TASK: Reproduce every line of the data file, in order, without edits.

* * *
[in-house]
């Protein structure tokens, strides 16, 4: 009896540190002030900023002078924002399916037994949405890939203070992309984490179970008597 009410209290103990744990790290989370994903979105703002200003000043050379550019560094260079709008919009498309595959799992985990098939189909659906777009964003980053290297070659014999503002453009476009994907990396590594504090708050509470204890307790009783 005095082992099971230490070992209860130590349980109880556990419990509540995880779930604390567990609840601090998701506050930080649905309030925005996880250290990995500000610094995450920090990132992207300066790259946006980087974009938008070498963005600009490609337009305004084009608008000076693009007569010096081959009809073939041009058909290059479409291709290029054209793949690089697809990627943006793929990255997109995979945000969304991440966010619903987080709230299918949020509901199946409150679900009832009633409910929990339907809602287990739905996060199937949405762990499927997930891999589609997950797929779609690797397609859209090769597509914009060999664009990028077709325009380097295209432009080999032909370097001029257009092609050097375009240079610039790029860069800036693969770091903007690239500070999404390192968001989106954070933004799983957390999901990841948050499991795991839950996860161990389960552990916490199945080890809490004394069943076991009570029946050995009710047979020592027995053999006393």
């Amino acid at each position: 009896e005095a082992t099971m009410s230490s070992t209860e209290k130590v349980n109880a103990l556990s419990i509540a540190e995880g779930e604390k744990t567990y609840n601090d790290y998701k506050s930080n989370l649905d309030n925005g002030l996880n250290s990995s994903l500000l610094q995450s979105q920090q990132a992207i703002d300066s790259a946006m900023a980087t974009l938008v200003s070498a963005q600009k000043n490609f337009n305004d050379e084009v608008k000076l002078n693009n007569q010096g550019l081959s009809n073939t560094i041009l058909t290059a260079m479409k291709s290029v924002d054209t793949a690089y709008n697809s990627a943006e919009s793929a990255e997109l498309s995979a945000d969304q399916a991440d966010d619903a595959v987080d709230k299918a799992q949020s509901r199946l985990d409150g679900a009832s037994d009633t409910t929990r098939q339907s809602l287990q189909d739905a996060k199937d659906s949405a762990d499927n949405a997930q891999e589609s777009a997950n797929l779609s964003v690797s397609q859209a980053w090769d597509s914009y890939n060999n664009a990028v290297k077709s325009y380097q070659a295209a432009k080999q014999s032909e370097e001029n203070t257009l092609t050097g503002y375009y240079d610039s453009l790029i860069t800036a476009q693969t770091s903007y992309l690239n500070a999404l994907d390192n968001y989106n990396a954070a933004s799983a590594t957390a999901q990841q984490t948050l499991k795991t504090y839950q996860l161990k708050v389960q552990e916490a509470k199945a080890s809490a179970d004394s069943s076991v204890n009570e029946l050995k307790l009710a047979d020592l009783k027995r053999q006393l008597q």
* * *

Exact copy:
[in-house]
């Protein structure tokens, strides 16, 4: 009896540190002030900023002078924002399916037994949405890939203070992309984490179970008597 009410209290103990744990790290989370994903979105703002200003000043050379550019560094260079709008919009498309595959799992985990098939189909659906777009964003980053290297070659014999503002453009476009994907990396590594504090708050509470204890307790009783 005095082992099971230490070992209860130590349980109880556990419990509540995880779930604390567990609840601090998701506050930080649905309030925005996880250290990995500000610094995450920090990132992207300066790259946006980087974009938008070498963005600009490609337009305004084009608008000076693009007569010096081959009809073939041009058909290059479409291709290029054209793949690089697809990627943006793929990255997109995979945000969304991440966010619903987080709230299918949020509901199946409150679900009832009633409910929990339907809602287990739905996060199937949405762990499927997930891999589609997950797929779609690797397609859209090769597509914009060999664009990028077709325009380097295209432009080999032909370097001029257009092609050097375009240079610039790029860069800036693969770091903007690239500070999404390192968001989106954070933004799983957390999901990841948050499991795991839950996860161990389960552990916490199945080890809490004394069943076991009570029946050995009710047979020592027995053999006393």
């Amino acid at each position: 009896e005095a082992t099971m009410s230490s070992t209860e209290k130590v349980n109880a103990l556990s419990i509540a540190e995880g779930e604390k744990t567990y609840n601090d790290y998701k506050s930080n989370l649905d309030n925005g002030l996880n250290s990995s994903l500000l610094q995450s979105q920090q990132a992207i703002d300066s790259a946006m900023a980087t974009l938008v200003s070498a963005q600009k000043n490609f337009n305004d050379e084009v608008k000076l002078n693009n007569q010096g550019l081959s009809n073939t560094i041009l058909t290059a260079m479409k291709s290029v924002d054209t793949a690089y709008n697809s990627a943006e919009s793929a990255e997109l498309s995979a945000d969304q399916a991440d966010d619903a595959v987080d709230k299918a799992q949020s509901r199946l985990d409150g679900a009832s037994d009633t409910t929990r098939q339907s809602l287990q189909d739905a996060k199937d659906s949405a762990d499927n949405a997930q891999e589609s777009a997950n797929l779609s964003v690797s397609q859209a980053w090769d597509s914009y890939n060999n664009a990028v290297k077709s325009y380097q070659a295209a432009k080999q014999s032909e370097e001029n203070t257009l092609t050097g503002y375009y240079d610039s453009l790029i860069t800036a476009q693969t770091s903007y992309l690239n500070a999404l994907d390192n968001y989106n990396a954070a933004s799983a590594t957390a999901q990841q984490t948050l499991k795991t504090y839950q996860l161990k708050v389960q552990e916490a509470k199945a080890s809490a179970d004394s069943s076991v204890n009570e029946l050995k307790l009710a047979d020592l009783k027995r053999q006393l008597q």